Zucchini is one of several summer squashes with a delicious white soft flesh and sweet, mild flavor.

Zucchini is great for its versatility and nutrition content. They’re oblong in shape with a smooth and soft flesh inside covered with a yellow or green peel, both of which are edible.

How to Use:

Use raw, roasted, steamed, grated, spiralized in many recipes. Use in baked goods, skillet meals, salads, roasted with other veggies, made into “noodles”, in sushi, hummus, dips, dressings, sauces, etc. Use zucchini in non-dairy cooking. It can easily be pureed to add bulk or a thick texture without using cream. Nutrition Stripped recipes using zucchini include Raw Beet Marinara and Zucchini NoodlesZucchini Bread with Sweet Cashew Cream.

Nutrient Breakdown of Zucchini:

*per 1 large (320g)

Fiber | 1 large zucchini contains 4g fiber

Protein | 1 large zucchini contains 4g protein

Vitamin A | 13% DV

Vitamin C | 92% DV

Vitamin K | 17% DV

Thiamine | 10% DV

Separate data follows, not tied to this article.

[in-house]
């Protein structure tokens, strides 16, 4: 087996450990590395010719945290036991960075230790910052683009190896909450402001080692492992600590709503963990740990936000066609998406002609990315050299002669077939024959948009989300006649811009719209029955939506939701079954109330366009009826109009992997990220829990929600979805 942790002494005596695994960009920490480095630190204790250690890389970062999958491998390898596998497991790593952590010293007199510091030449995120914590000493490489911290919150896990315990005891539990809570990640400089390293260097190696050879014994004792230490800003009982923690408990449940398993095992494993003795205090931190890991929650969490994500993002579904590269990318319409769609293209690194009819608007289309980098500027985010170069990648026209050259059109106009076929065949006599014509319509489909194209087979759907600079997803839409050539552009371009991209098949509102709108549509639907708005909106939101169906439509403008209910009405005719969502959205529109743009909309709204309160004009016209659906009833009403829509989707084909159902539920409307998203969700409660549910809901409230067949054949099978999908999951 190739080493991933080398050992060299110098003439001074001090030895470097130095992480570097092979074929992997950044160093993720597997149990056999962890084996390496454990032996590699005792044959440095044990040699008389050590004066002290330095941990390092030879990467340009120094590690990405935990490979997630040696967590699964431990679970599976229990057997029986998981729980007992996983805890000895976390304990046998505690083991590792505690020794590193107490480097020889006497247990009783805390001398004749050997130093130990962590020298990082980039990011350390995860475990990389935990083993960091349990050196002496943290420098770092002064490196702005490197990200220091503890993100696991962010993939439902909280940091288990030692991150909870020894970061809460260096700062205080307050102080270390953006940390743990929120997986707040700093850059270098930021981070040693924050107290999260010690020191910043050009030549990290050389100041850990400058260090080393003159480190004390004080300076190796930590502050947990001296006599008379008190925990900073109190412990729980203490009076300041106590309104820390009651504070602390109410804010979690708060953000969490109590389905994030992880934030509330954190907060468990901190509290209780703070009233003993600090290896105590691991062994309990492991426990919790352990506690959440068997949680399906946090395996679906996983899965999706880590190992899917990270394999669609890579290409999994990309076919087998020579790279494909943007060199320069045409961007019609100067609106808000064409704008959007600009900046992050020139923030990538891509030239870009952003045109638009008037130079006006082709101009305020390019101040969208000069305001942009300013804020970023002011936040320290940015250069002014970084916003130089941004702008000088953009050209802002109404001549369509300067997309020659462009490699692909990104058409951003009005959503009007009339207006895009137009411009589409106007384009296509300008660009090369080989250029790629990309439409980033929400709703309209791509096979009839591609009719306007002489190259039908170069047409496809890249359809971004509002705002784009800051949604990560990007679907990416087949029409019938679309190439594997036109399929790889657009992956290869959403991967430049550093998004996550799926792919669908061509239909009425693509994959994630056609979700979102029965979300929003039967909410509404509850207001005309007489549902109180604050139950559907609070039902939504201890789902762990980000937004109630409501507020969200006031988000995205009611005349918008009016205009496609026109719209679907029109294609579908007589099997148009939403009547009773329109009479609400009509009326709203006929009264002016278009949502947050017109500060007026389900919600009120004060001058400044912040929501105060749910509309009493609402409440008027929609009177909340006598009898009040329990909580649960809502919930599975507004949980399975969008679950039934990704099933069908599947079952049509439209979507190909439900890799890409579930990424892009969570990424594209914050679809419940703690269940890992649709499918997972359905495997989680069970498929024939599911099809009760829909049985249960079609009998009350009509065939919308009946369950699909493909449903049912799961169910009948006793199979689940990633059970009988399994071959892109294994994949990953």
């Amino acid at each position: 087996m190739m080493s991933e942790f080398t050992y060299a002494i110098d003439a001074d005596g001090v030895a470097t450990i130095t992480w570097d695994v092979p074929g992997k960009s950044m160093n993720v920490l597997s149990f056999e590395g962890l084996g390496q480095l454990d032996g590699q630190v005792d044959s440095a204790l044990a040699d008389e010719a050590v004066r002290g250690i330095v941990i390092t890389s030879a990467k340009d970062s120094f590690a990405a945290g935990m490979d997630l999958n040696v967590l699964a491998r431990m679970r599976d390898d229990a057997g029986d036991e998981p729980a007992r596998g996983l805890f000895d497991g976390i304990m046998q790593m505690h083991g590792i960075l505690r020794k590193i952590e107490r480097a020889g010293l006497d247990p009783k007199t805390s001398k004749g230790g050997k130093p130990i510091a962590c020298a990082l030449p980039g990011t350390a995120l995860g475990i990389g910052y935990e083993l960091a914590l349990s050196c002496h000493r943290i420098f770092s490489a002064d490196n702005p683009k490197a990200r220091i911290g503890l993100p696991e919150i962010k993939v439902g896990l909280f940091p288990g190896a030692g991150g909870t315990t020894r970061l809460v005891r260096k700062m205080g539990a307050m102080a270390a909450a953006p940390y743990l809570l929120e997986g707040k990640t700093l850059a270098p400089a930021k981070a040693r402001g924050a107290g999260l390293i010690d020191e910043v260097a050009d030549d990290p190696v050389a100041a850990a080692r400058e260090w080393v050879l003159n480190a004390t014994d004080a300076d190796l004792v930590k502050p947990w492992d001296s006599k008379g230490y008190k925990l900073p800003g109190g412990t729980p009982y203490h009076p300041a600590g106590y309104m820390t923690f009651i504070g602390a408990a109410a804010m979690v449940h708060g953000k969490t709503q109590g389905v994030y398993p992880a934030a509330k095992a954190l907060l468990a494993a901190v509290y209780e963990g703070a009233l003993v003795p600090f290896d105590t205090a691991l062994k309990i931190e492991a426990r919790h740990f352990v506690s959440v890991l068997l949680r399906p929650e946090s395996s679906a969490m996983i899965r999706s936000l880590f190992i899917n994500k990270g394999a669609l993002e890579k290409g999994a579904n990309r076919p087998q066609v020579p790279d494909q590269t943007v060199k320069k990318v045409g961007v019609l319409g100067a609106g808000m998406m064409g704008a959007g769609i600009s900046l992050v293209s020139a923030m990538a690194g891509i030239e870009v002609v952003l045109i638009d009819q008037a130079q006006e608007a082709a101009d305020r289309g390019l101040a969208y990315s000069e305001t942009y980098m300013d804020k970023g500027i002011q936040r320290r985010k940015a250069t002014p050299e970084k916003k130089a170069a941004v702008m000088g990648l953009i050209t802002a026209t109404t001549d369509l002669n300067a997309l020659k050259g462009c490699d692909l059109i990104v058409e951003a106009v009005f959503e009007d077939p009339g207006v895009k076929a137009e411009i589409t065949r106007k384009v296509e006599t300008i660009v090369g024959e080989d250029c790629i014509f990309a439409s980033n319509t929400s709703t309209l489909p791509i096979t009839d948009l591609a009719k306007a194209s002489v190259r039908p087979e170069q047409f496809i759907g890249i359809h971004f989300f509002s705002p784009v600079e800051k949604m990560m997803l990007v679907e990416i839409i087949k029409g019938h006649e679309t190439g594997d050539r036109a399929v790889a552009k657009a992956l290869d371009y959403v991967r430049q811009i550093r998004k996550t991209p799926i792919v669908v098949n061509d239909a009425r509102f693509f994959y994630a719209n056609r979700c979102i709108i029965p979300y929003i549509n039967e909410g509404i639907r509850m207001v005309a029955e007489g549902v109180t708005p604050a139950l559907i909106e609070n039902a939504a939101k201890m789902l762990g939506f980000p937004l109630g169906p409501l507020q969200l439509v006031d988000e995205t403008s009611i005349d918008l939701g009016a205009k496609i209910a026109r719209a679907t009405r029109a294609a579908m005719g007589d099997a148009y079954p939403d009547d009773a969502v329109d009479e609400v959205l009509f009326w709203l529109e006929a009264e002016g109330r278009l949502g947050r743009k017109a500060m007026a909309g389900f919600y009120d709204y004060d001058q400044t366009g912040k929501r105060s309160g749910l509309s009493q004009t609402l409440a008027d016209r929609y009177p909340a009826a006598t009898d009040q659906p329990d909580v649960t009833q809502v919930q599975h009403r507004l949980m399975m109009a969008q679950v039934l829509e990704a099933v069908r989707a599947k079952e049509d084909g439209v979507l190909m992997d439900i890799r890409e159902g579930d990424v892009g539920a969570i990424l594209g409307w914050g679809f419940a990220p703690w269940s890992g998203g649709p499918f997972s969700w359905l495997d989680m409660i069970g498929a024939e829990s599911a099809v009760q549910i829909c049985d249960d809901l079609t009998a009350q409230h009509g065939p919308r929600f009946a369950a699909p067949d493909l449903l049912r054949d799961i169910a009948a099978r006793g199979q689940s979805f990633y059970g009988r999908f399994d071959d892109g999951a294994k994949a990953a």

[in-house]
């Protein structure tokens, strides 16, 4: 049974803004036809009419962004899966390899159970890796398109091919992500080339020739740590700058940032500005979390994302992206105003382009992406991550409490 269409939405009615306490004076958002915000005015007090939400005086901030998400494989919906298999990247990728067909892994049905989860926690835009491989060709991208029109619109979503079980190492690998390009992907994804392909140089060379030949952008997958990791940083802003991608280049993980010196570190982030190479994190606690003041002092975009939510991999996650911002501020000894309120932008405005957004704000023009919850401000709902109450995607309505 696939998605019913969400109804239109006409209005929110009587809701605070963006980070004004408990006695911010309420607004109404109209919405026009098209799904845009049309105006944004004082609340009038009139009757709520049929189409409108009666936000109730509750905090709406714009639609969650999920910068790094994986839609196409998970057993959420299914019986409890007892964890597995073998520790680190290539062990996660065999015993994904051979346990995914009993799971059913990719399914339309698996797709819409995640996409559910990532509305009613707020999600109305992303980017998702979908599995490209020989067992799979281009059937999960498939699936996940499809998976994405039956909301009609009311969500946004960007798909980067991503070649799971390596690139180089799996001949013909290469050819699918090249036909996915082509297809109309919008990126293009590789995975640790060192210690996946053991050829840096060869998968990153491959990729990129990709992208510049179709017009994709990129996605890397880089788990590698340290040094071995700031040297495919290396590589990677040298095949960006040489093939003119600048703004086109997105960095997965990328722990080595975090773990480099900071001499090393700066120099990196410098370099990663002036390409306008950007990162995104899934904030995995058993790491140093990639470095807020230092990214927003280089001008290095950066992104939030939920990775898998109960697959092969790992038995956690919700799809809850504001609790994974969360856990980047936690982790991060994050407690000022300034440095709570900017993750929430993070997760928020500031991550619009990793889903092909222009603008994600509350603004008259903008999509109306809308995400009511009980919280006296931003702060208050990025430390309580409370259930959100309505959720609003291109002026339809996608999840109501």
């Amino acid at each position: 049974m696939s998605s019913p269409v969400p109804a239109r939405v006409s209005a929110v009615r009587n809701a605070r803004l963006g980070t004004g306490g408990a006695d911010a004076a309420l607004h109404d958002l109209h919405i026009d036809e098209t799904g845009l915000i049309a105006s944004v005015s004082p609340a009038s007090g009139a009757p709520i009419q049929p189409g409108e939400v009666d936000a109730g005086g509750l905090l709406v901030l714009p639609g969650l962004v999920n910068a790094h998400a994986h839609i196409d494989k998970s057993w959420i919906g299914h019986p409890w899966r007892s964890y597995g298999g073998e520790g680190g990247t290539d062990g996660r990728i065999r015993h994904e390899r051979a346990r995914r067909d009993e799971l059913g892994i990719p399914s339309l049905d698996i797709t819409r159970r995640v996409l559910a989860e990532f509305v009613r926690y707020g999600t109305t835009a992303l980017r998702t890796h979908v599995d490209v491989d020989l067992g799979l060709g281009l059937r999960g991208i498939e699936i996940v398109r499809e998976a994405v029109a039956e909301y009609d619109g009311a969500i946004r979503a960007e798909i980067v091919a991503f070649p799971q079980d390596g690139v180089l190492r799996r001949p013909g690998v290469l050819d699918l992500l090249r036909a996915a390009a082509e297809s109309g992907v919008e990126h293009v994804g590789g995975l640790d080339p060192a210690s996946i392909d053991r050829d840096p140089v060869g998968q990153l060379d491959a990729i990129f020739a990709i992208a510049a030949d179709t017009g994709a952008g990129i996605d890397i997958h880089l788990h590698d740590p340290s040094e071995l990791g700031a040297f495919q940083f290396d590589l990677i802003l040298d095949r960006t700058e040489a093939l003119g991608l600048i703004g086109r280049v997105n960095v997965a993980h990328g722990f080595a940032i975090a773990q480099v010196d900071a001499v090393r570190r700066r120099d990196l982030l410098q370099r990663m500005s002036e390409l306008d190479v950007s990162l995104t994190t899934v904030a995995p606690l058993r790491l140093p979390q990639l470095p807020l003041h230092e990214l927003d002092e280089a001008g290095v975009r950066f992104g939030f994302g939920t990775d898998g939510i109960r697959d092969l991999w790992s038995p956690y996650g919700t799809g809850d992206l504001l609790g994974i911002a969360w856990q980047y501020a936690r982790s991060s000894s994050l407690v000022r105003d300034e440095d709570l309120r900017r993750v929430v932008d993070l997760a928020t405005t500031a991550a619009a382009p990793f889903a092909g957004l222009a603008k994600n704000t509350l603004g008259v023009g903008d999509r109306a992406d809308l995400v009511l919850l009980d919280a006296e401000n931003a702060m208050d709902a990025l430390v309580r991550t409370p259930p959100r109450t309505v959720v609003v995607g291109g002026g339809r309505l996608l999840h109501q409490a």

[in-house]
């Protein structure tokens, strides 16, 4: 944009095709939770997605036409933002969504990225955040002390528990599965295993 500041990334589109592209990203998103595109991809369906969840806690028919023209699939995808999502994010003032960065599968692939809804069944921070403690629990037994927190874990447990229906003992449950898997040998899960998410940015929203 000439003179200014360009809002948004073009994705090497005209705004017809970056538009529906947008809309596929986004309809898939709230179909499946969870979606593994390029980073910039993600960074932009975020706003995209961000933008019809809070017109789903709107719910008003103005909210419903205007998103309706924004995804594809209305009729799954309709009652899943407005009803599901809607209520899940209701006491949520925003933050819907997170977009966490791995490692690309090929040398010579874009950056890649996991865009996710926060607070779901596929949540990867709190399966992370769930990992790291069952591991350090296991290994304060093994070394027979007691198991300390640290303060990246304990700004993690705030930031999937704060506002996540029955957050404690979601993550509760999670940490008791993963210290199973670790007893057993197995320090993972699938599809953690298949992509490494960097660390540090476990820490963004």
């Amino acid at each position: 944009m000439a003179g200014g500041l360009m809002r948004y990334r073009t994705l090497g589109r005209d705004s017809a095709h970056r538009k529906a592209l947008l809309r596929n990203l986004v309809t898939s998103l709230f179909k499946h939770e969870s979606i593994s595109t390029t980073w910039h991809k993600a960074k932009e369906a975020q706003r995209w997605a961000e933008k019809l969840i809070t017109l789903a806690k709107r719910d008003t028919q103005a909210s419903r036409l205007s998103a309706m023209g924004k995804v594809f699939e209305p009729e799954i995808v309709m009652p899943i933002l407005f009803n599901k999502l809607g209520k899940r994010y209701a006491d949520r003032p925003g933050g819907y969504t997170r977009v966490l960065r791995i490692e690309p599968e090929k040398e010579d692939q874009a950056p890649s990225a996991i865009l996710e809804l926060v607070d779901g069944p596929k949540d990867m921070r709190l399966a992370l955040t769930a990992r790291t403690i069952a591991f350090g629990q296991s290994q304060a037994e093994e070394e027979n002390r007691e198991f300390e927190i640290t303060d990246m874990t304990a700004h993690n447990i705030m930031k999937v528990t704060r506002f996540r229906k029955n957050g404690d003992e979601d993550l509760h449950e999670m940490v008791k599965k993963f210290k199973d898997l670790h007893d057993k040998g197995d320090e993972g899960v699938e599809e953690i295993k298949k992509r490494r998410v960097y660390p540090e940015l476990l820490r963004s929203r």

Riboflavin | 27% DV

B6 | 35% DV

Folate | 23% DV

Magnesium | 14% DV

Iron | 6% DV

Phosphorus | 12% DV

Potassium | 24% DV

Manganese | 28% DV

Copper | 8% DV

Antioxidants | carotenoids including lutein, zeaxanthin

Zucchini is a delicious summer vegetable to incorporate year round, it contains loads of vitamins, fiber, and some minerals. Due to its antioxidant content, zucchini is great for anti-inflammatory benefits, antimicrobial protection, anti-cancer benefits, blood sugar and diabetes support, and digestive health. As with most fruits and vegetables, broccoli contains great amounts of fiber which help our digestive system moving, keeps us fuller for a longer period of time, and releases a steady flow of energy into our bodies.

Where to Purchase:

Health food stores, grocery stores, or farmers markets. Purchase organic as much as possible, zucchinis are one of several foods on the “dirty dozen” list from the EWG — meaning, foods that contain the most pesticide residue.

Tips and Tricks:

Shred or finely chop using a food processor 1-2 cups of zucchini, add this to rice, quinoa, pasta dishes, egg scrambles, etc. to add volume and bulk to a meal without increasing the calories. It’s such a great trick if you’re watching your carbohydrate intake or just want to sneak in another veggie.